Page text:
By Corinne H. Smith
It’s one of the tragic stories in Henry Thoreau’s life: the loss of his brother John to lockjaw on January 11, 1842. John had been sharpening a razor when he cut his finger. Tetanus quickly set in. And he died a painful death of lockjaw in his brother’s arms days later. Henry was devastated to lose his brother and best friend.
How can we not think of John Thoreau anytime the possibility of tetanus comes up? Here’s something that happened to me a few years ago. It hardly matches the horror of John Thoreau’s death. But it was no less real to me.
I like lighting candles, especially for creative inspiration. The only trouble is that the little glass globes I use end up with unmelted wax at the bottom. That’s when I get out my trusty flat-head screwdriver to dig the wax out. Soon the wax pops out and the container is ready for another candle.
A few years ago, I was digging out the last wax from one of these globes when I heard a crack and felt pain at the same time. The globe had broken and the screwdriver had dug right into the palm of my hand. Yikes!
This screwdriver is my all-purpose tool. I use it for everything. My father gave it to me when I was young, so that I could “help” him with light maintenance around the house. So yes, it’s old and, yes, it’s rusty. My immediate thought was that I hadn’t gotten a tetanus shot in a long time. My second thought was of the image of John Thoreau dying in Henry’s arms.
I picked as many pieces of glass out of my hand as I could. I cleaned up the blood — although with this puncture wound, there wasn’t too much of it. And I made a phone call to my general physician.
When I got into the doctor’s office, he asked the usual, “What brings you in today?” I told him about the candle and the screwdriver. I said I needed a tetanus shot. I lifted the bandage, and he looked at the wound. Then he walked over to the supply cabinet to get the shot ready.
“I have to tell you, whenever patients come in here, it’s not usually to get a tetanus shot,” he said.
That’s when I started blabbering. I told him the story of John and Henry Thoreau: the cut finger, the tetanus, the death by lockjaw. The doctor listened quietly to my rambling; then he dug the needle into my arm. I turned my head away so that I wouldn’t see it. The whole process took only a minute or two. Soon he was back at his counter, cleaning up.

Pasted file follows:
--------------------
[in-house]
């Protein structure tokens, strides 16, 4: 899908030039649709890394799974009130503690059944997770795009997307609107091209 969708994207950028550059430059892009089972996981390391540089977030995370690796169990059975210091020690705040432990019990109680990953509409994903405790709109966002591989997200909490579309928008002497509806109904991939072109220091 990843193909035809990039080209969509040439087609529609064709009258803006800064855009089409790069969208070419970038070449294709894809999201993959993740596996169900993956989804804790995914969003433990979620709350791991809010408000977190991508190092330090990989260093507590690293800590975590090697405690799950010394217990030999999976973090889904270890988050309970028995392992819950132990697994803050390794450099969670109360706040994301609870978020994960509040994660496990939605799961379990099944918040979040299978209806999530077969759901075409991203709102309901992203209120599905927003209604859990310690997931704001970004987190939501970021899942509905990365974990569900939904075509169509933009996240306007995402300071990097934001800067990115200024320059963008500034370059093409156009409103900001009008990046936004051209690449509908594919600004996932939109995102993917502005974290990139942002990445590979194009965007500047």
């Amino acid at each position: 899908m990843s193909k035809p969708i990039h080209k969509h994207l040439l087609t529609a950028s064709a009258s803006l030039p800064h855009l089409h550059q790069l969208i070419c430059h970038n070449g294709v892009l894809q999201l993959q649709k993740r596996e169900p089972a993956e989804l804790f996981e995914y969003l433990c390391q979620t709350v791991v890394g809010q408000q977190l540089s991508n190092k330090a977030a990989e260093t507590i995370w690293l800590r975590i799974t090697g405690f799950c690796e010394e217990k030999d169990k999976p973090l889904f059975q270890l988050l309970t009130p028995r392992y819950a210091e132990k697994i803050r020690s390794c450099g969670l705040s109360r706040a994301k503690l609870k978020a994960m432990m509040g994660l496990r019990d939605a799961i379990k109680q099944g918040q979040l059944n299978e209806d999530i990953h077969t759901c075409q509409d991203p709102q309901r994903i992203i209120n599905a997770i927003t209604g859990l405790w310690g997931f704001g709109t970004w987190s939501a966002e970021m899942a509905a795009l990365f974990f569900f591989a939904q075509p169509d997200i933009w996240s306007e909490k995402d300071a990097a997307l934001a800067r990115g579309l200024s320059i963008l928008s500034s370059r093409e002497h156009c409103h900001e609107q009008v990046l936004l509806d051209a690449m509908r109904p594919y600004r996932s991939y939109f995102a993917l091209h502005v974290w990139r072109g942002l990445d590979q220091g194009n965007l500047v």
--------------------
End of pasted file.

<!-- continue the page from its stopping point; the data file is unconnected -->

“So, I’m not going to die of lockjaw?” I asked.
“You are not going to die of lockjaw,” he said.
“Does anyone die of lockjaw anymore?”
“In the United States? Probably not.” Good to know.
I thanked him and walked back out to the reception desk. I didn’t have health insurance at the time, so I started digging out my checkbook, expecting that the bill would be at least twenty or thirty dollars.
“That’ll be five dollars today,” the receptionist said.
“Really? That’s all?”
She looked down at the chart again. “That’s what he has written down,” she said.
I was amazed. Did the doctor cut me a break because I was seemingly traumatized by something that happened more than a century and a half ago? I half-think that he did. And I have a feeling that if I had had health insurance, the bill would have been a lot higher. I was grateful.
Eventually I had to have minor surgery to remove a leftover piece of glass from my hand, and I can still feel a tiny piece of wax that’s in there. Naturally, I think of John Thoreau every time I do. I feel sorry that John and Henry had to go through their tragedy. I welcome the medical advancements we’ve achieved since 1842.
But I’m a bit more careful these days, whenever I take my trusty (and still rusty) screwdriver to the remainders of my candles. In an odd sort of way, I have John Thoreau to thank for making me more cautious.